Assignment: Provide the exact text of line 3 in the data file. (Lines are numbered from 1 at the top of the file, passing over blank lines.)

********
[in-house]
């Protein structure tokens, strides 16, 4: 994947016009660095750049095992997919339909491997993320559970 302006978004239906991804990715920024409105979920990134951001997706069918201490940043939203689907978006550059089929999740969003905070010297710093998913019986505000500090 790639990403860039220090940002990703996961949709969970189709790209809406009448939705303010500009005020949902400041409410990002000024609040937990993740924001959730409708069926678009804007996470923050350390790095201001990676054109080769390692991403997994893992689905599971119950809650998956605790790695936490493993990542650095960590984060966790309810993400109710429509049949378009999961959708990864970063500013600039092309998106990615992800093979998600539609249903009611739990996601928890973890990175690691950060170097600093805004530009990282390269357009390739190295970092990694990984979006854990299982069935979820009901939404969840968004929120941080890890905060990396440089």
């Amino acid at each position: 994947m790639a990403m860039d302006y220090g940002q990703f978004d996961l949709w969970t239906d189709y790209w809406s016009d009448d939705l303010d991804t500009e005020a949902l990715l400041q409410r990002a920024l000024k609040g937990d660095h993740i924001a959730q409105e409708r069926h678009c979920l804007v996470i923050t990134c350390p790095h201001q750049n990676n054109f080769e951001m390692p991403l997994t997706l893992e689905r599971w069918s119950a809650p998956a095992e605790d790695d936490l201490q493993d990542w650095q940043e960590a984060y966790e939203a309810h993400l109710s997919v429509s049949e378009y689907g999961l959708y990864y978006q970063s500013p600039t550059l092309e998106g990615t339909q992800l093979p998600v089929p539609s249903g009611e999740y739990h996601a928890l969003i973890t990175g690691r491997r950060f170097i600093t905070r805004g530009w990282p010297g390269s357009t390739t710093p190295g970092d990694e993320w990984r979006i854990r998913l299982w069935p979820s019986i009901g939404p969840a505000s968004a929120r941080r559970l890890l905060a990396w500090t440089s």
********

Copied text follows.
């Amino acid at each position: 994947m790639a990403m860039d302006y220090g940002q990703f978004d996961l949709w969970t239906d189709y790209w809406s016009d009448d939705l303010d991804t500009e005020a949902l990715l400041q409410r990002a920024l000024k609040g937990d660095h993740i924001a959730q409105e409708r069926h678009c979920l804007v996470i923050t990134c350390p790095h201001q750049n990676n054109f080769e951001m390692p991403l997994t997706l893992e689905r599971w069918s119950a809650p998956a095992e605790d790695d936490l201490q493993d990542w650095q940043e960590a984060y966790e939203a309810h993400l109710s997919v429509s049949e378009y689907g999961l959708y990864y978006q970063s500013p600039t550059l092309e998106g990615t339909q992800l093979p998600v089929p539609s249903g009611e999740y739990h996601a928890l969003i973890t990175g690691r491997r950060f170097i600093t905070r805004g530009w990282p010297g390269s357009t390739t710093p190295g970092d990694e993320w990984r979006i854990r998913l299982w069935p979820s019986i009901g939404p969840a505000s968004a929120r941080r559970l890890l905060a990396w500090t440089s």